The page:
Any type of unusual motion can cause
seasickness, such as wave action in bad weather or high
Each person’s pattern of symptom
onset is somewhat different, but it is usually
repeatable. Generally the first symptoms are yawning
and drowsiness, then abnormal fatigue and lethargy, but if
you already are tired from standing watch these symptoms
can go unrecognized. For many people, the first
obvious symptoms can go unrecognized. For many
people, stomach awareness and slight cold sweating are
the first noticeable symptoms.
As symptoms advance, stomach awareness
turns to nausea, the face becomes pale, particularly
around the nose and mouth, and hands and face become cold
and clammy. Belching, salivating and flatulence are
common. Concentration on mental tasks becomes
difficult. Eventually nausea comes in waves, and
increases in uncontrolled crescendo leading almost
inevitably to vomiting. Subsequent attacks of
vomiting typically develop with less warning than the
Seasickness usually quiets down as soon
as the motion stops. The more you travel, the more easily
you will adjust to being in motion.
- if practical, stop or minimize motion by slowing
down, anchoring, or docking.
- sometimes a small course change can change the
amplitude and frequency of the boat’s motion in
the waves, often with miraculous results.
- if you sense the onset of seasickness
(light-headedness, nausea), move out of enclosed cabin
areas to the middle of the ship, or the cockpit.
- take an anti-motion sickness medication, if you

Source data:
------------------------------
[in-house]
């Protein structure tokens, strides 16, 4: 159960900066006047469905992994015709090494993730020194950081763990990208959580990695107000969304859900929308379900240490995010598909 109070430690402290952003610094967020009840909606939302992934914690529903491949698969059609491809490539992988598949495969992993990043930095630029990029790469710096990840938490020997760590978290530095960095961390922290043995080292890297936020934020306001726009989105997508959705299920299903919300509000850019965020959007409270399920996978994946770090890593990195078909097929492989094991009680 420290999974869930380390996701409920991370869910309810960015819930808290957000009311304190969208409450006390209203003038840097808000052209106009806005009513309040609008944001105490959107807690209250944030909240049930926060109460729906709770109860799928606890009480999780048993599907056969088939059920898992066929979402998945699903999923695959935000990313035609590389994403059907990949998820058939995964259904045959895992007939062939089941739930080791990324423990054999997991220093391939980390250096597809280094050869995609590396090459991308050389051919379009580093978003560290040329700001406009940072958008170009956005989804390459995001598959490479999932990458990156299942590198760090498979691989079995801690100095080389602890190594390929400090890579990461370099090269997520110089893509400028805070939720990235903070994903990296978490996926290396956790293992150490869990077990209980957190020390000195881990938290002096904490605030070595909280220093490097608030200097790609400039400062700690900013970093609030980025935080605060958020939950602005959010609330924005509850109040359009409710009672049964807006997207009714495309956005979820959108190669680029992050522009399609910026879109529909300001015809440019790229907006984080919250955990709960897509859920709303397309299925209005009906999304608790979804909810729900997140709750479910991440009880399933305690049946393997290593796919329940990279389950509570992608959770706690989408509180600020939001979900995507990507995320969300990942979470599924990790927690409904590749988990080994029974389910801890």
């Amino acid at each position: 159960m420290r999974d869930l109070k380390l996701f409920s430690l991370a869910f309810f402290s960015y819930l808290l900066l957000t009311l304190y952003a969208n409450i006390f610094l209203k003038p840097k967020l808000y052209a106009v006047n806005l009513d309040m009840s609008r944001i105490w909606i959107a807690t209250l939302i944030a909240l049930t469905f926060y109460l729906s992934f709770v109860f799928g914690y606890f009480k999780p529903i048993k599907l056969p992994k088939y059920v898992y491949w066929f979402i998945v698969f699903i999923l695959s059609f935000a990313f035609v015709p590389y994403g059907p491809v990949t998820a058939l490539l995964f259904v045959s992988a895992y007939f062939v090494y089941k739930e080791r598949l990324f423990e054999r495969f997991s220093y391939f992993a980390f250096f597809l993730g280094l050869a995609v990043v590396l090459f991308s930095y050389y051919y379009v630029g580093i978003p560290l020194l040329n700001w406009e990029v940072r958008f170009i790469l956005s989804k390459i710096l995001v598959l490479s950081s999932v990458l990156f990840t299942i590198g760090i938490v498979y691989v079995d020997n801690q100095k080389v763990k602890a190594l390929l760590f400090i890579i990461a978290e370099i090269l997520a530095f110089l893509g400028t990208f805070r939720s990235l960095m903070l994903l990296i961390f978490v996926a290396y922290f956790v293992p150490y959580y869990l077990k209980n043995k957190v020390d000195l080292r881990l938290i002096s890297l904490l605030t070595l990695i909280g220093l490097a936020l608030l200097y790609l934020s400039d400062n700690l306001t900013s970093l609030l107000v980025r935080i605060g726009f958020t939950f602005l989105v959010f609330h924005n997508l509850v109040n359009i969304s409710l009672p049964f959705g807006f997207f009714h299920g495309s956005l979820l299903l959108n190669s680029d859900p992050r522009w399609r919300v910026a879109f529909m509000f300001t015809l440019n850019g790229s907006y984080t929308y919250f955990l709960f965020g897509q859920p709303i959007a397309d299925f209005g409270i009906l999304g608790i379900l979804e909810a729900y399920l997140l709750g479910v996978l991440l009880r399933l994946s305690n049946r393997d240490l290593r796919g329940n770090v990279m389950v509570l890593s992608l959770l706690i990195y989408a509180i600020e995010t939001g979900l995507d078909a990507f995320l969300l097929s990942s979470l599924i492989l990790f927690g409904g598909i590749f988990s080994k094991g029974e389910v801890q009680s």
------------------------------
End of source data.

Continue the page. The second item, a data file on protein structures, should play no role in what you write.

have not done so already.
- focus on the horizon or on a distant, stationary
- keep your head still, while resting against a seat
- if you have experience as a helmsman, take the
wheel and steer by reference to oncoming waves, the
horizon, clouds and distant sails.
- do not read.
- do not smoke or sit near smokers.
- eat dry crackers or drink a carbonated beverage to
help settle your stomach if you become ill.
- replace nutrients after repeated vomiting. If
you don't eat and drink because you feel nauseous,
eventually you will become weak, confused and
eventually incapacitated. Your breath will smell
like acetone. To prevent this, force yourself to
eat and drink (broth, saltines and candy, for instance)
frequently in small amounts. It won’t all
stay down, but your net loss of fluid, glucose and
electrolyte due to vomiting will be much reduced.
The key to effective prevention is to
recognize and react to your earliest symptoms.
- avoid spicy and greasy foods and alcohol.
- do not overeat.
- take an over-the-counter seasickness medication,
such as Gravol or Dramamine. at least 30 to 60 minutes
before you travel. Expect drowsiness as a side
- consider a scopolamine transdermal patch, available
by prescription. Take several hours before you
plan to travel. Apply the patch behind your ear
for 72-hour protection. Scopolamine can cause
pupil dillation for many hours, so be careful not to
transfer the medication to your eyes. Consult
your doctor before using the medication if you have
health problems such as asthma, glaucoma or urine